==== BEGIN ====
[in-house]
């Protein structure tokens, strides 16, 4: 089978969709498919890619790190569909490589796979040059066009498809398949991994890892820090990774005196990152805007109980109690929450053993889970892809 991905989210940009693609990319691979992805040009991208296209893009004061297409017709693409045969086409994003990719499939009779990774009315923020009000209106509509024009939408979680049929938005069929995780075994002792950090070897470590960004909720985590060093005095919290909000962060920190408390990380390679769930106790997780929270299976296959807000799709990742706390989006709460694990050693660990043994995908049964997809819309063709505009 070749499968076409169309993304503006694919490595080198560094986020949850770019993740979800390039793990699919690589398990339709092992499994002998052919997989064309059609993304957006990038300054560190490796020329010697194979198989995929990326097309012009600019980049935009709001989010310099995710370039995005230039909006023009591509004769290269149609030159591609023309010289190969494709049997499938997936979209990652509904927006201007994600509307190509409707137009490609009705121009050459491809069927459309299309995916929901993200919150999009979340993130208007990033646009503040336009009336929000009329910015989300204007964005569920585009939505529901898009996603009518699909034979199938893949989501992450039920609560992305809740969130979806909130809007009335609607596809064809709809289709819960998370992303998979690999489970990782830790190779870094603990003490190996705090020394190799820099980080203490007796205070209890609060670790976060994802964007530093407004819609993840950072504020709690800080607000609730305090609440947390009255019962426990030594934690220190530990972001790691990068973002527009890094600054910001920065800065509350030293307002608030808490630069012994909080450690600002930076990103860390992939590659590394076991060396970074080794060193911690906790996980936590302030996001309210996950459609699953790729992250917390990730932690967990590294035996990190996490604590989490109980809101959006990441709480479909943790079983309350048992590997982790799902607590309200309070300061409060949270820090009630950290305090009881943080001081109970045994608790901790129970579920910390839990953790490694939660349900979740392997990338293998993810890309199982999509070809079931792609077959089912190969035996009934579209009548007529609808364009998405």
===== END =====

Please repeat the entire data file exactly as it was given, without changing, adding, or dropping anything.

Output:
[in-house]
């Protein structure tokens, strides 16, 4: 089978969709498919890619790190569909490589796979040059066009498809398949991994890892820090990774005196990152805007109980109690929450053993889970892809 991905989210940009693609990319691979992805040009991208296209893009004061297409017709693409045969086409994003990719499939009779990774009315923020009000209106509509024009939408979680049929938005069929995780075994002792950090070897470590960004909720985590060093005095919290909000962060920190408390990380390679769930106790997780929270299976296959807000799709990742706390989006709460694990050693660990043994995908049964997809819309063709505009 070749499968076409169309993304503006694919490595080198560094986020949850770019993740979800390039793990699919690589398990339709092992499994002998052919997989064309059609993304957006990038300054560190490796020329010697194979198989995929990326097309012009600019980049935009709001989010310099995710370039995005230039909006023009591509004769290269149609030159591609023309010289190969494709049997499938997936979209990652509904927006201007994600509307190509409707137009490609009705121009050459491809069927459309299309995916929901993200919150999009979340993130208007990033646009503040336009009336929000009329910015989300204007964005569920585009939505529901898009996603009518699909034979199938893949989501992450039920609560992305809740969130979806909130809007009335609607596809064809709809289709819960998370992303998979690999489970990782830790190779870094603990003490190996705090020394190799820099980080203490007796205070209890609060670790976060994802964007530093407004819609993840950072504020709690800080607000609730305090609440947390009255019962426990030594934690220190530990972001790691990068973002527009890094600054910001920065800065509350030293307002608030808490630069012994909080450690600002930076990103860390992939590659590394076991060396970074080794060193911690906790996980936590302030996001309210996950459609699953790729992250917390990730932690967990590294035996990190996490604590989490109980809101959006990441709480479909943790079983309350048992590997982790799902607590309200309070300061409060949270820090009630950290305090009881943080001081109970045994608790901790129970579920910390839990953790490694939660349900979740392997990338293998993810890309199982999509070809079931792609077959089912190969035996009934579209009548007529609808364009998405």